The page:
Go

The Living Daylights

Year: 1987
Production Co: EON Productions
Studio: MGM
Director: John Glen
Producer: Albert R Broccoli
Writer: Ian Fleming
Cast: Timothy Dalton, Marayam D'Abo, Jeroen Krabbe, Joe Don Baker, John Rhys Davies, Desmond Llewellyn
From the most notorious period in James Bond's history comes the worst example of the worst James Bond they picked.

Timothy Dalton had no class, no mystique, no humour and no style. He let his guard slip too much, showed his emotions too freely and just didn't have the supremely confident demeanour of either Moore or Connery.

Comparing The Living Daylights to Dalton's only other Bond effort (Licence to Kill) is pointless as the latter clumsily threw out all the Bond conventions, having him resign from the service in a fit of passion which Bond would never stoop to and going on the run, virtually wiping all trace of what we expect from a Bond movie from the rest of the film and turning into a simple, ridiculous action movie.

But as soon as 1987's hottest band (A-Ha) stop their falsetto, gel-coiffed screeching, we're straight into cornball territory. As if Dalton's Shakespearean training straining to fling him into fits of temper isn't bad enough, veteran Bond director John Glen presides over clumsy editing and some blatantly cheap shots.

Bond is sent to oversee the defection of a Russian army officer in Chekoslovakia, a mission that goes too well for comfort for him, particularly of the KGB assassin trying to stop the defection, cello playing babe Kara (D'Abo).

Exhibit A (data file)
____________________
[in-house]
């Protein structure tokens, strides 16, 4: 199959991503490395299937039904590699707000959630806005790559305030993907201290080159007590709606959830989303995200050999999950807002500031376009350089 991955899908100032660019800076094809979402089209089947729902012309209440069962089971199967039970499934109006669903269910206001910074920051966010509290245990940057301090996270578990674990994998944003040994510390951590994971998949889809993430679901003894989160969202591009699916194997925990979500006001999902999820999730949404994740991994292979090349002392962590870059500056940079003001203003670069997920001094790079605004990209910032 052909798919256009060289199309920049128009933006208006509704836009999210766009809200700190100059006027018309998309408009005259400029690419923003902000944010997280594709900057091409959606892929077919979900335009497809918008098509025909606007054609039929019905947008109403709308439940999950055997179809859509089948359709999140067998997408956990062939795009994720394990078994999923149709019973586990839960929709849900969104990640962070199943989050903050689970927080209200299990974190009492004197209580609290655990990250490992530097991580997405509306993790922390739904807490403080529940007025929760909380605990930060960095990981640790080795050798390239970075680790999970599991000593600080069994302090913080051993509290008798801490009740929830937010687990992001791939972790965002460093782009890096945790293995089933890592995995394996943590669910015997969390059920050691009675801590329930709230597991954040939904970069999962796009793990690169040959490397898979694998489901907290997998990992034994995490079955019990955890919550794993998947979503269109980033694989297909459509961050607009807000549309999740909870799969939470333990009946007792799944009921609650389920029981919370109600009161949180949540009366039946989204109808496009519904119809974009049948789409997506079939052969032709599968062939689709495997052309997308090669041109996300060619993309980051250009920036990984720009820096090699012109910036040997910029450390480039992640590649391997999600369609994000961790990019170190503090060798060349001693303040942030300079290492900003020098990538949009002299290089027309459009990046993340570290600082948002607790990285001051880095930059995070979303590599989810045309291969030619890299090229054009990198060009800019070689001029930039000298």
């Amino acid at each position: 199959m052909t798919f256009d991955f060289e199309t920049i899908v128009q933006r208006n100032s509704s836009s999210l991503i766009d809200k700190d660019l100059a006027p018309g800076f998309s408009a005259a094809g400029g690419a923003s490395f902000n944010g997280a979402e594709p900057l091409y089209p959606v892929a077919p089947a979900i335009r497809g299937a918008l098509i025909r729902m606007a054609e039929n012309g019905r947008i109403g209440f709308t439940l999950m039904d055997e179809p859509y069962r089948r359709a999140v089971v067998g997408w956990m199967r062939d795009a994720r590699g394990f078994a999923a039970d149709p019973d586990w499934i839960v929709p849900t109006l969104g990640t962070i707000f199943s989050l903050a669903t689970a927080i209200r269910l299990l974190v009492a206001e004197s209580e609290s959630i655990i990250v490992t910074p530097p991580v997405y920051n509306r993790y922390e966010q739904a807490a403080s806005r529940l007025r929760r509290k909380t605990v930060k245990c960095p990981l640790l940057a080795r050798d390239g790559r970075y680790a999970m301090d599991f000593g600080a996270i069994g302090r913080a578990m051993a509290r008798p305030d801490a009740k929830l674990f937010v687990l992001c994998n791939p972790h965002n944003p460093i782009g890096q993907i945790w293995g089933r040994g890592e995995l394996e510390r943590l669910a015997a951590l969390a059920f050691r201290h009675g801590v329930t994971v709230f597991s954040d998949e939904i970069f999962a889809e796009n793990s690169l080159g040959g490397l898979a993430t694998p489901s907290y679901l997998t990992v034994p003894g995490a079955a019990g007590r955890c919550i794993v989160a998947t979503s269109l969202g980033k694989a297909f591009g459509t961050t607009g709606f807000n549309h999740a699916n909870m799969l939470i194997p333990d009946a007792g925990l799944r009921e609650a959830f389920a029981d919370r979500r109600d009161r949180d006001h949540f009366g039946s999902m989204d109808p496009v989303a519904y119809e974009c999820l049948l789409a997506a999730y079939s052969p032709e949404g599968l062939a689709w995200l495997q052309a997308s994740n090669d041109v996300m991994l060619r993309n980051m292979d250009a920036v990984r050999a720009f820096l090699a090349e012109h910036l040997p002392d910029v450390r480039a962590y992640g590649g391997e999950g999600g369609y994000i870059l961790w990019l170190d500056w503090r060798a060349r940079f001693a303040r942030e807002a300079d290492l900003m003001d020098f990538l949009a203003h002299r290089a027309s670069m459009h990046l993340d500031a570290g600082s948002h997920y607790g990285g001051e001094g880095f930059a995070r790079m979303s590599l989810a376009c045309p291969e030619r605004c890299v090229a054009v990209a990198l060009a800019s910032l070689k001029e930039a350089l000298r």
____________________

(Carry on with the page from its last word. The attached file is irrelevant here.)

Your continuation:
When the KGB whisk the general back from under the British government's noses, Bond follows the trail despite not having authorisation (a move the producers obviously liked, prompting him to go completely AWOL in the next film).

The trail leads him across the world to Africa and into Afghanistan where he joins up with the mujahadeen resistance, a very interesting marker in geopolitical history (now that - in the early 21st Century - they're the bad guys), especially considering Bond meets up with his CIA contact, Felix Lighter; you can almost see Lighter's diary now, denoting a lunch with Osama Bin Laden to discuss training and weapons.

Until the fight hanging on the net flapping around out of the back end of a cargo plane near the end, it's small scale, corny and devoid of every Bond trademark.

They even decided at the time (a statement was released by the studio) that Bond would only have one lover, so as to not promote his usual promiscuity in the time of AIDS. Instead, Bond and Kara are enough to make you gag, falling in love over carnival rides and loving gazes. You almost expect to see them skipping hand in hand through fields of flowers, and that's not James Bond. Neither is Dalton, and he should never have been given the job. He looked like a used car salesman.

© 2011-2018 Filmism.net. Site design and programming by psipublishinganddesign.com | adambraimbridge.com | humaan.com.au